When planning for retirement, people naturally think about the big things – arranging sufficient income, amassing enough savings, investing so that you don’t outlive your money, managing forms of risk.
All of this is essential – and yet there are also relatively small financial adjustments people can make at mid-life that may pay off significantly down the road – and help them leave work a little sooner:
Drop some recurring expenses, and do something else with the money. How much do you spend for cable or satellite TV? Could you drop that expense or find a cheaper provider? How about the money you spend each month on a storage unit? A service contract? A subscription to this or that? Two or three such monthly expenses might be setting you back $100, $200 or more. What if you used that money to pay yourself? What if you saved it? What if you invested it and let it compound?
Assign your investments to appropriate accounts. This could be a route toward tax savings. When you retire, you will probably want to structure your retirement withdrawals so that money comes out of your taxable accounts first, then tax-deferred accounts, and then tax-free accounts. This gives assets in tax-deferred and tax-free accounts a little more time to grow.
Before that time arrives, you will likely find it ideal for your taxable accounts to hold investments taxed at lower rates, and your tax-advantaged accounts to hold investments taxed at higher rates. Various investment classes (stocks, commodities, bonds and so forth) are taxed differently, and some investors ignore that reality.
How much of a difference could such placement make? Here’s a long-range hypothetical example. Imagine putting $4,000 each year in a mutual fund returning 8% annually, with 3% of that 8% coming from income. If that fund is held in a tax-deferred account under those circumstances for 40 years, it grows to $1,036,226, and $880,792 when adjusted for taxes. Put that fund in a taxable account (annual contributions adjusted to $2,880, the return taxed annually at 15%) and you wind up with $841,913, actually $771,789 adjusting for taxes.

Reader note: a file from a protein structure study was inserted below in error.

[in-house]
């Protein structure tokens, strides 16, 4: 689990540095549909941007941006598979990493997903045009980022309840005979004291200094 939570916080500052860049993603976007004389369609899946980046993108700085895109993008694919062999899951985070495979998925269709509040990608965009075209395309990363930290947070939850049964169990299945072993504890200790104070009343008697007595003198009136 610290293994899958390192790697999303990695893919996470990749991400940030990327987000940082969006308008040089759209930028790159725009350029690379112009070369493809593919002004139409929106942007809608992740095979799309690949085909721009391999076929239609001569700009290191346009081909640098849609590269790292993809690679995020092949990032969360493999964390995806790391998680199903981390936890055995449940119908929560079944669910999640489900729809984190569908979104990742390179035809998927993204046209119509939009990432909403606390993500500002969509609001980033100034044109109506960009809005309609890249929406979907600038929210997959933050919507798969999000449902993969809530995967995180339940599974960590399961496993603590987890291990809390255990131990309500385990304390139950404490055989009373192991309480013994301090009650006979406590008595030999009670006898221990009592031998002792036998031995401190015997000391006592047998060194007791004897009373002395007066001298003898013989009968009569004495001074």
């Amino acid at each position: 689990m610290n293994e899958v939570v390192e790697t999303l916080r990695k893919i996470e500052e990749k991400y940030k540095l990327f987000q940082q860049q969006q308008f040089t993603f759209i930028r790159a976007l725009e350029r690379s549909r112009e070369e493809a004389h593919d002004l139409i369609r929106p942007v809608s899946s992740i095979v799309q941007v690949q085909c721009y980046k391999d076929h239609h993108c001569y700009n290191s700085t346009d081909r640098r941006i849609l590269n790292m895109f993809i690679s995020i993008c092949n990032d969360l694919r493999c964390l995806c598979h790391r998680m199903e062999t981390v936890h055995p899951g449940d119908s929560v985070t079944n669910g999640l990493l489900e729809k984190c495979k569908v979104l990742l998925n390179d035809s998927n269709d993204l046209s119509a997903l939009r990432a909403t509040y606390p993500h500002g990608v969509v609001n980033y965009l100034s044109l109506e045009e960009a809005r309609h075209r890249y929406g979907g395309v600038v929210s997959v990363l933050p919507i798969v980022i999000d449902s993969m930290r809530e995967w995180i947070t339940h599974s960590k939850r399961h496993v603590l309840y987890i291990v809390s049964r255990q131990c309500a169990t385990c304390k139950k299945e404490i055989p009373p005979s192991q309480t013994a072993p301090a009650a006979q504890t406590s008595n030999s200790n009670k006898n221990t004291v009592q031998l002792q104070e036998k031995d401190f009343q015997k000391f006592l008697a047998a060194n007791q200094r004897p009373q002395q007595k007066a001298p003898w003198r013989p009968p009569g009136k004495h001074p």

Investigate fees. High fund and account fees can eat into your retirement savings effort, and most people never check on them. If your 401(k) plan charges 0.4% in annual fees and you contribute $10,000 or more to it annually over the decades, those tiny fees could shave tens of thousands of dollars off the account balance by your retirement date. Investment fees of 0.5% for index funds and 1% for actively managed funds are probably enough to make you think twice about putting up with anything greater.
Ditch a zero-interest savings account for a better one. Interest rates are rising, but they are still far from historical norms. If you have money in a savings account that is yielding 0.15%, then search online for one that might yield 1.5% or 2% or more.
Strategize with your credit cards. If you always pay the full balance off each month, look for a card with rewards points – you could use them instead of cash someday. If you can’t pay off monthly balances fully, your strategy is simple – you want a credit card with the lowest interest rate you can find.
See what you’re spending. Few pre-retirees do this, and that’s because when they think “track monthly expenses,” they think of pen and paper and a couple of dull hours poring over receipts and bills. Good news: software exists to do some of the work for you, software that can keep you apprised of household budgetary limits, trends and progress. Some of the budgeting software out there now can help you retain more money to save for the future.
Spend less on food and clothes. Online discounts (and coupons) abound, and it is astonishing how many people don’t take advantage of them. Your smartphone and your PC aren’t the only sources; the Sunday paper can pay for itself this way. In the rear-view mirror, many food and clothes purchases are less than necessary, sometimes frivolous.
Reduce your debt. Some of the above moves may help you do just that. According to the most recent study from credit card comparison website CardHub, American households averaged $6,690 in credit card debt in the third quarter of 2013. Whether you owe more or less than that, such debt is certainly worth whittling down.
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